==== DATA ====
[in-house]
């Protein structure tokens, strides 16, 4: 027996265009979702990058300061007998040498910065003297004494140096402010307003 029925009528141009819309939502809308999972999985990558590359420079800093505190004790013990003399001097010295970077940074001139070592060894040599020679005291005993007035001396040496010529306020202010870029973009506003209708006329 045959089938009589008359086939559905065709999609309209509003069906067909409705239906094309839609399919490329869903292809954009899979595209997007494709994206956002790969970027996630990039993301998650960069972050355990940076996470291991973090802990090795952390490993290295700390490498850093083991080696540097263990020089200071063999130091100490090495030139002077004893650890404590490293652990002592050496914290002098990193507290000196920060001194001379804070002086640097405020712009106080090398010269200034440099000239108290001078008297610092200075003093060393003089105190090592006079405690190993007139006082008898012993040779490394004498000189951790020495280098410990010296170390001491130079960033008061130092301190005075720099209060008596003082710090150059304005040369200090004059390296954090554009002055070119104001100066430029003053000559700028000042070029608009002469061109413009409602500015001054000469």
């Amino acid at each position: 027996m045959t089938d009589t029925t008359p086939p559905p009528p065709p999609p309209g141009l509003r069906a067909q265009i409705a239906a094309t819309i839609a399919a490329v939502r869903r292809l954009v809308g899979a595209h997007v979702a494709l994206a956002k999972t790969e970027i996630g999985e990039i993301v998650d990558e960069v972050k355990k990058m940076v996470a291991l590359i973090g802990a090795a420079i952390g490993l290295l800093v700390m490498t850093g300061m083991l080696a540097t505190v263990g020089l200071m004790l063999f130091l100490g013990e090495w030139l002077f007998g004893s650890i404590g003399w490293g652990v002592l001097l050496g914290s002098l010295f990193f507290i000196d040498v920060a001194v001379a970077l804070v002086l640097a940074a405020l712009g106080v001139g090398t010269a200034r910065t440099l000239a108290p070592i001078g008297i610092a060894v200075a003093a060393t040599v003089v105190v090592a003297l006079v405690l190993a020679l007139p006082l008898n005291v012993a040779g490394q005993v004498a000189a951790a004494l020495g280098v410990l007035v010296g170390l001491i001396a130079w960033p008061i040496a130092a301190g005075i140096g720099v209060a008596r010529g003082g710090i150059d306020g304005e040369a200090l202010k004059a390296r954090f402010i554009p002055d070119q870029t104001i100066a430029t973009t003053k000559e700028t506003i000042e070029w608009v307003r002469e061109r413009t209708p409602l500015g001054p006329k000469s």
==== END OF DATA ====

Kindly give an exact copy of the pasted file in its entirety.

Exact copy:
[in-house]
């Protein structure tokens, strides 16, 4: 027996265009979702990058300061007998040498910065003297004494140096402010307003 029925009528141009819309939502809308999972999985990558590359420079800093505190004790013990003399001097010295970077940074001139070592060894040599020679005291005993007035001396040496010529306020202010870029973009506003209708006329 045959089938009589008359086939559905065709999609309209509003069906067909409705239906094309839609399919490329869903292809954009899979595209997007494709994206956002790969970027996630990039993301998650960069972050355990940076996470291991973090802990090795952390490993290295700390490498850093083991080696540097263990020089200071063999130091100490090495030139002077004893650890404590490293652990002592050496914290002098990193507290000196920060001194001379804070002086640097405020712009106080090398010269200034440099000239108290001078008297610092200075003093060393003089105190090592006079405690190993007139006082008898012993040779490394004498000189951790020495280098410990010296170390001491130079960033008061130092301190005075720099209060008596003082710090150059304005040369200090004059390296954090554009002055070119104001100066430029003053000559700028000042070029608009002469061109413009409602500015001054000469």
């Amino acid at each position: 027996m045959t089938d009589t029925t008359p086939p559905p009528p065709p999609p309209g141009l509003r069906a067909q265009i409705a239906a094309t819309i839609a399919a490329v939502r869903r292809l954009v809308g899979a595209h997007v979702a494709l994206a956002k999972t790969e970027i996630g999985e990039i993301v998650d990558e960069v972050k355990k990058m940076v996470a291991l590359i973090g802990a090795a420079i952390g490993l290295l800093v700390m490498t850093g300061m083991l080696a540097t505190v263990g020089l200071m004790l063999f130091l100490g013990e090495w030139l002077f007998g004893s650890i404590g003399w490293g652990v002592l001097l050496g914290s002098l010295f990193f507290i000196d040498v920060a001194v001379a970077l804070v002086l640097a940074a405020l712009g106080v001139g090398t010269a200034r910065t440099l000239a108290p070592i001078g008297i610092a060894v200075a003093a060393t040599v003089v105190v090592a003297l006079v405690l190993a020679l007139p006082l008898n005291v012993a040779g490394q005993v004498a000189a951790a004494l020495g280098v410990l007035v010296g170390l001491i001396a130079w960033p008061i040496a130092a301190g005075i140096g720099v209060a008596r010529g003082g710090i150059d306020g304005e040369a200090l202010k004059a390296r954090f402010i554009p002055d070119q870029t104001i100066a430029t973009t003053k000559e700028t506003i000042e070029w608009v307003r002469e061109r413009t209708p409602l500015g001054p006329k000469s």